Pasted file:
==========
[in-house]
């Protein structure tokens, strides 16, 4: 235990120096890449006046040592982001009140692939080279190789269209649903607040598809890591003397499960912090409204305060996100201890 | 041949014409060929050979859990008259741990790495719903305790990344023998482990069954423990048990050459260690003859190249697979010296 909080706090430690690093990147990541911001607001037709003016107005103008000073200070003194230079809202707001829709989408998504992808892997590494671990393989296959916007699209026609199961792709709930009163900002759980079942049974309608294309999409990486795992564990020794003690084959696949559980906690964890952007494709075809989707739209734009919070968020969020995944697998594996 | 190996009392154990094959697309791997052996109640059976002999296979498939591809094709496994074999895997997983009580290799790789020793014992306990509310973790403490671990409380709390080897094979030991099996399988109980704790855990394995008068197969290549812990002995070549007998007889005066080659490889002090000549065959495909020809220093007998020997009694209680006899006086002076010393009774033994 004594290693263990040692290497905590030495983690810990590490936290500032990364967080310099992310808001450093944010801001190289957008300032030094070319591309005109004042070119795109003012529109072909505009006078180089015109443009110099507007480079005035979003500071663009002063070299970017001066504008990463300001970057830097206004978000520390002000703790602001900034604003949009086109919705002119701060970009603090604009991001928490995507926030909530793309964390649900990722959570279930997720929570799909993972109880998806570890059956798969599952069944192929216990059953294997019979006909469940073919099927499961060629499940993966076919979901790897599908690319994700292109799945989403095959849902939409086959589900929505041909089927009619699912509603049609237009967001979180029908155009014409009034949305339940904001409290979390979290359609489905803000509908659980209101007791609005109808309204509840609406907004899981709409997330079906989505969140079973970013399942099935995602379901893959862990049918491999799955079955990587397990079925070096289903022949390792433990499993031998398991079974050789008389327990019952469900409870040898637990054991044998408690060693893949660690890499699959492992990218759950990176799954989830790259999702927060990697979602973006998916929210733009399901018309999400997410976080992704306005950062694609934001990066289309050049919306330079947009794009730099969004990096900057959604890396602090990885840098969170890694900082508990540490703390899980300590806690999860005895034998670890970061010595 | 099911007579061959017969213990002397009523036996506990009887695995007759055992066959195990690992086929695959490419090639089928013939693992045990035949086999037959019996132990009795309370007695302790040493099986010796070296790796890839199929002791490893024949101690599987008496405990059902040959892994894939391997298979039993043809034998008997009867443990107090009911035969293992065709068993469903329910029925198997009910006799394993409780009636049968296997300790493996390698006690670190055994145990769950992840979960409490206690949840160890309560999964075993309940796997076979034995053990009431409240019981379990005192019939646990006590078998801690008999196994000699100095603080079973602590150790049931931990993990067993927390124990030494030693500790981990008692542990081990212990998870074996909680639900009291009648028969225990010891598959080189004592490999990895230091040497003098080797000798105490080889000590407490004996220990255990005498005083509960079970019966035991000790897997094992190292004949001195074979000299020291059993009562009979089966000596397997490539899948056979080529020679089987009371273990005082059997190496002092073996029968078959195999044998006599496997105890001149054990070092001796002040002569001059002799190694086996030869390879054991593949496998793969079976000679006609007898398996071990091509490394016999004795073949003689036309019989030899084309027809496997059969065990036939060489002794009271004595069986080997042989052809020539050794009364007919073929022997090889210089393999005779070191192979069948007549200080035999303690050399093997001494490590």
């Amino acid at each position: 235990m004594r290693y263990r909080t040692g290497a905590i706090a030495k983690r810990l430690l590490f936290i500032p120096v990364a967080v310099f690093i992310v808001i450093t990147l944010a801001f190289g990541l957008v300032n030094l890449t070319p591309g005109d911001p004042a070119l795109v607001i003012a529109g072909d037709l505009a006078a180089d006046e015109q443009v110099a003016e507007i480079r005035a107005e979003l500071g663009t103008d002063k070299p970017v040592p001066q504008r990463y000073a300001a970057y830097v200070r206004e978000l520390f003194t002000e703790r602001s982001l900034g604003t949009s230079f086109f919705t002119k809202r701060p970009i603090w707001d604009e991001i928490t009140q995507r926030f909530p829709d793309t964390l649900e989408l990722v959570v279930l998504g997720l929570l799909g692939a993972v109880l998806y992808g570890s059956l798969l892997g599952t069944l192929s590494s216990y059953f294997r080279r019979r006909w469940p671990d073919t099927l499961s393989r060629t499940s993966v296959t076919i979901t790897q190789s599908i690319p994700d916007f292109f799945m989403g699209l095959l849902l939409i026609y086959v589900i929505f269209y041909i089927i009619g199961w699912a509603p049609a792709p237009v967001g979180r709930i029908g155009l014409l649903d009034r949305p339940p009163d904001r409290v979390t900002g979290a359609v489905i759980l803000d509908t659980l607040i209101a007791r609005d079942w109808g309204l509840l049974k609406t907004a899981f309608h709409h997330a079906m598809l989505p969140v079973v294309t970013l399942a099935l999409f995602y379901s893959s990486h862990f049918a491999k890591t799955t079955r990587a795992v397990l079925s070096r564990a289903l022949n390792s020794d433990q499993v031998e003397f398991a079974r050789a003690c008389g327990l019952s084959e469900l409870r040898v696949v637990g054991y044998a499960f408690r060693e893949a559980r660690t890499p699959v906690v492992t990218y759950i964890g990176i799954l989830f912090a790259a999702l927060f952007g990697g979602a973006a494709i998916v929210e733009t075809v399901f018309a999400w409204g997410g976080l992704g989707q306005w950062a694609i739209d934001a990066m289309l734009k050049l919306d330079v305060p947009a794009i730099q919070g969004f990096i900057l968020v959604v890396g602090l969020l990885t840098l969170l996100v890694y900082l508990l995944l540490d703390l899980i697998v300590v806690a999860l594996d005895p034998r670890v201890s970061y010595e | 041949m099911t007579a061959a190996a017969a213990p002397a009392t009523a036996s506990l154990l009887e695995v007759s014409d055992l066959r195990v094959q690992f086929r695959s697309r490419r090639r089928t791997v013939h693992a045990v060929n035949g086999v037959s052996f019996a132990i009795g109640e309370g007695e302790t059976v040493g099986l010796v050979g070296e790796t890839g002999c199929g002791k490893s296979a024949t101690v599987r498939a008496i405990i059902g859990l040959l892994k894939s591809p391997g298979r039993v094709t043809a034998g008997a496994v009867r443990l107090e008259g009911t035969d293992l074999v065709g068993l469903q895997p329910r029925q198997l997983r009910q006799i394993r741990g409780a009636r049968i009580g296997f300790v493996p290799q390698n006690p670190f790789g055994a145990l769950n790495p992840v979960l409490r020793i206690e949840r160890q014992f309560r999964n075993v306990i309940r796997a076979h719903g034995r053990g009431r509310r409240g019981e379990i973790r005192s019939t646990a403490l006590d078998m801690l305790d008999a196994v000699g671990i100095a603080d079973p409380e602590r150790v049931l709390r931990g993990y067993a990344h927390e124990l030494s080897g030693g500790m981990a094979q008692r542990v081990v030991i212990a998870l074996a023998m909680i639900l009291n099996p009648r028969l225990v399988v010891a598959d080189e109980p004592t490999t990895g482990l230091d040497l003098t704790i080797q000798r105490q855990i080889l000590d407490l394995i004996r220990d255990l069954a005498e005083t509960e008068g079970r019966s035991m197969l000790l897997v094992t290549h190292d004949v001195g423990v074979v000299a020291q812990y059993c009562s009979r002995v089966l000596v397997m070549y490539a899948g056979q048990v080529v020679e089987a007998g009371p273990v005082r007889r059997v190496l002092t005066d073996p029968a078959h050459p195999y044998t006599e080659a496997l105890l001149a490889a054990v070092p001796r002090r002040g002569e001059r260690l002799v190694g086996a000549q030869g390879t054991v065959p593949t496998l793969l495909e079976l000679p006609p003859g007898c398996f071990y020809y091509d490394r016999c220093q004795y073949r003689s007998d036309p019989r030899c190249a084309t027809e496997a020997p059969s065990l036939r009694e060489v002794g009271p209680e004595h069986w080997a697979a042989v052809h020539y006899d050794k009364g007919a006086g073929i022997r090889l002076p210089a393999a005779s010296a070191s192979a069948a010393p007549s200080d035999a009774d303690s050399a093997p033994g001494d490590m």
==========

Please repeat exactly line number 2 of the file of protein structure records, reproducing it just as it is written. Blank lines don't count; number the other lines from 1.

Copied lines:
């Protein structure tokens, strides 16, 4: 235990120096890449006046040592982001009140692939080279190789269209649903607040598809890591003397499960912090409204305060996100201890 | 041949014409060929050979859990008259741990790495719903305790990344023998482990069954423990048990050459260690003859190249697979010296 909080706090430690690093990147990541911001607001037709003016107005103008000073200070003194230079809202707001829709989408998504992808892997590494671990393989296959916007699209026609199961792709709930009163900002759980079942049974309608294309999409990486795992564990020794003690084959696949559980906690964890952007494709075809989707739209734009919070968020969020995944697998594996 | 190996009392154990094959697309791997052996109640059976002999296979498939591809094709496994074999895997997983009580290799790789020793014992306990509310973790403490671990409380709390080897094979030991099996399988109980704790855990394995008068197969290549812990002995070549007998007889005066080659490889002090000549065959495909020809220093007998020997009694209680006899006086002076010393009774033994 004594290693263990040692290497905590030495983690810990590490936290500032990364967080310099992310808001450093944010801001190289957008300032030094070319591309005109004042070119795109003012529109072909505009006078180089015109443009110099507007480079005035979003500071663009002063070299970017001066504008990463300001970057830097206004978000520390002000703790602001900034604003949009086109919705002119701060970009603090604009991001928490995507926030909530793309964390649900990722959570279930997720929570799909993972109880998806570890059956798969599952069944192929216990059953294997019979006909469940073919099927499961060629499940993966076919979901790897599908690319994700292109799945989403095959849902939409086959589900929505041909089927009619699912509603049609237009967001979180029908155009014409009034949305339940904001409290979390979290359609489905803000509908659980209101007791609005109808309204509840609406907004899981709409997330079906989505969140079973970013399942099935995602379901893959862990049918491999799955079955990587397990079925070096289903022949390792433990499993031998398991079974050789008389327990019952469900409870040898637990054991044998408690060693893949660690890499699959492992990218759950990176799954989830790259999702927060990697979602973006998916929210733009399901018309999400997410976080992704306005950062694609934001990066289309050049919306330079947009794009730099969004990096900057959604890396602090990885840098969170890694900082508990540490703390899980300590806690999860005895034998670890970061010595 | 099911007579061959017969213990002397009523036996506990009887695995007759055992066959195990690992086929695959490419090639089928013939693992045990035949086999037959019996132990009795309370007695302790040493099986010796070296790796890839199929002791490893024949101690599987008496405990059902040959892994894939391997298979039993043809034998008997009867443990107090009911035969293992065709068993469903329910029925198997009910006799394993409780009636049968296997300790493996390698006690670190055994145990769950992840979960409490206690949840160890309560999964075993309940796997076979034995053990009431409240019981379990005192019939646990006590078998801690008999196994000699100095603080079973602590150790049931931990993990067993927390124990030494030693500790981990008692542990081990212990998870074996909680639900009291009648028969225990010891598959080189004592490999990895230091040497003098080797000798105490080889000590407490004996220990255990005498005083509960079970019966035991000790897997094992190292004949001195074979000299020291059993009562009979089966000596397997490539899948056979080529020679089987009371273990005082059997190496002092073996029968078959195999044998006599496997105890001149054990070092001796002040002569001059002799190694086996030869390879054991593949496998793969079976000679006609007898398996071990091509490394016999004795073949003689036309019989030899084309027809496997059969065990036939060489002794009271004595069986080997042989052809020539050794009364007919073929022997090889210089393999005779070191192979069948007549200080035999303690050399093997001494490590």